Start by cutting an 8-inch piece of line and running it through your safety slide. Hold both ends together and tie an overhand knot, creating a loop. Next, at the running end of your bowfishing line, tie another loop by doubling over the line and tying another overhand knot to create another loop. Push the safety slide to the front of the arrow and pass the loop at the running end of the line through the loop hanging down from the safety slide. Then slide the running-end loop over the point of your arrow and slide the entire assembly to the safety stop but continue pulling the running-end loop over the nock. Cinch your connection down, and you’ve just created a girth-hitch connection to your arrow. When you need to untangle a mess or shoot all the way through a fish, it’s now easy to remove the arrow and reattach. You’ll be ready to fish again while your buddies are still cursing their tangles.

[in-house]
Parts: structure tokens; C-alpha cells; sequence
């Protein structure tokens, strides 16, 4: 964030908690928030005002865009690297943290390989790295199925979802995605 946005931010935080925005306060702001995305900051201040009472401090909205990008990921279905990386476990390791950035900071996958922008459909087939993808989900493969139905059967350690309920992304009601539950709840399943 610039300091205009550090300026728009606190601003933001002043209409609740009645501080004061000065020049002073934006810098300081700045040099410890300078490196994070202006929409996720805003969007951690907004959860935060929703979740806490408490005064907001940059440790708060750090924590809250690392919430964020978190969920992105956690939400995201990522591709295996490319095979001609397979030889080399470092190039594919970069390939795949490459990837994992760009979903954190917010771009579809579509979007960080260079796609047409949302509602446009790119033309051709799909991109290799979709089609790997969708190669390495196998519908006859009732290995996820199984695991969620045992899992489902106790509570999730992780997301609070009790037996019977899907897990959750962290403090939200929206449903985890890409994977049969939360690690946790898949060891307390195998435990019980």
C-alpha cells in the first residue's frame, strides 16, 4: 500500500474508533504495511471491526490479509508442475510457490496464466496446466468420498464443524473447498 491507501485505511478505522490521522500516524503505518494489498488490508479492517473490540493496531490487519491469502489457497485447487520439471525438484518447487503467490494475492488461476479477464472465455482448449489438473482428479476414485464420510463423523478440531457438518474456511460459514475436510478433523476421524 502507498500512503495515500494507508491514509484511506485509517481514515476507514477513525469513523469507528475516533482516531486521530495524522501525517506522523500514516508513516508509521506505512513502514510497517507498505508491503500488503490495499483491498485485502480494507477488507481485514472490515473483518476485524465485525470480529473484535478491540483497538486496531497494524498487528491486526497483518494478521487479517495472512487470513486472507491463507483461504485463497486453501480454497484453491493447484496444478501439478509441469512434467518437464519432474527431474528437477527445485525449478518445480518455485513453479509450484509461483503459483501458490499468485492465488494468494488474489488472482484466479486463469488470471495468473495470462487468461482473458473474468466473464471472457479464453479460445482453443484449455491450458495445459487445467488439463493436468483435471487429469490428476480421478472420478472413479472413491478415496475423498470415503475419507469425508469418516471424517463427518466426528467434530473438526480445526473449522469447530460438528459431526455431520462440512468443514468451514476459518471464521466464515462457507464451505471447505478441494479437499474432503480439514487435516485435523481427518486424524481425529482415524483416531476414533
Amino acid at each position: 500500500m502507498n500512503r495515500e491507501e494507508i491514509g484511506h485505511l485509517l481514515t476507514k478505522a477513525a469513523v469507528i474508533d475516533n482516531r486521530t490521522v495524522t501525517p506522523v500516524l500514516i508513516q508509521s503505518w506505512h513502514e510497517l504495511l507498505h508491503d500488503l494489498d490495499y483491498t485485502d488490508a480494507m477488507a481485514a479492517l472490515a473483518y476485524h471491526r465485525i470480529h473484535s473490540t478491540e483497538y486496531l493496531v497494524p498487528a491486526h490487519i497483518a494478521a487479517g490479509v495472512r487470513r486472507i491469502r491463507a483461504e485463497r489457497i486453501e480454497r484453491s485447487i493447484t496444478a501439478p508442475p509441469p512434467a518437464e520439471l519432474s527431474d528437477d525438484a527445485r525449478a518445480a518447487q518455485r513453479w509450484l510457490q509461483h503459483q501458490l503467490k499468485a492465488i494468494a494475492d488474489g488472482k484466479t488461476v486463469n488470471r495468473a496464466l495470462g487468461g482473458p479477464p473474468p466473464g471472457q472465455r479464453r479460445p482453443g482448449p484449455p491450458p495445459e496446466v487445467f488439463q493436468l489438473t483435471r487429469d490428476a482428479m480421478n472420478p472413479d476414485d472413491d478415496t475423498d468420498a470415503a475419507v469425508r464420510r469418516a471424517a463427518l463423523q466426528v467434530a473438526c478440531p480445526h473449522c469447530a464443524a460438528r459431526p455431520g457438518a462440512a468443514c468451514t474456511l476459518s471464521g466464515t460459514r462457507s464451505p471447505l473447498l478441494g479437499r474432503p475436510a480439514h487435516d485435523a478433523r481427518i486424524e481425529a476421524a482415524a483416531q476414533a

The point of it all


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Marksmanship, kinetic energy and even shot placement mean little if you’re shooting with a dull point. A flattened tip is more likely to distribute its energy via a shocking impact that deflects. A sharp tip penetrates, allowing the arrow to maintain its energy so it can be carried deeper or even through the fish. Arrows that strike rocks, hard gravel bottoms, trees or even fish skulls can lose their point enough to cost you a fish.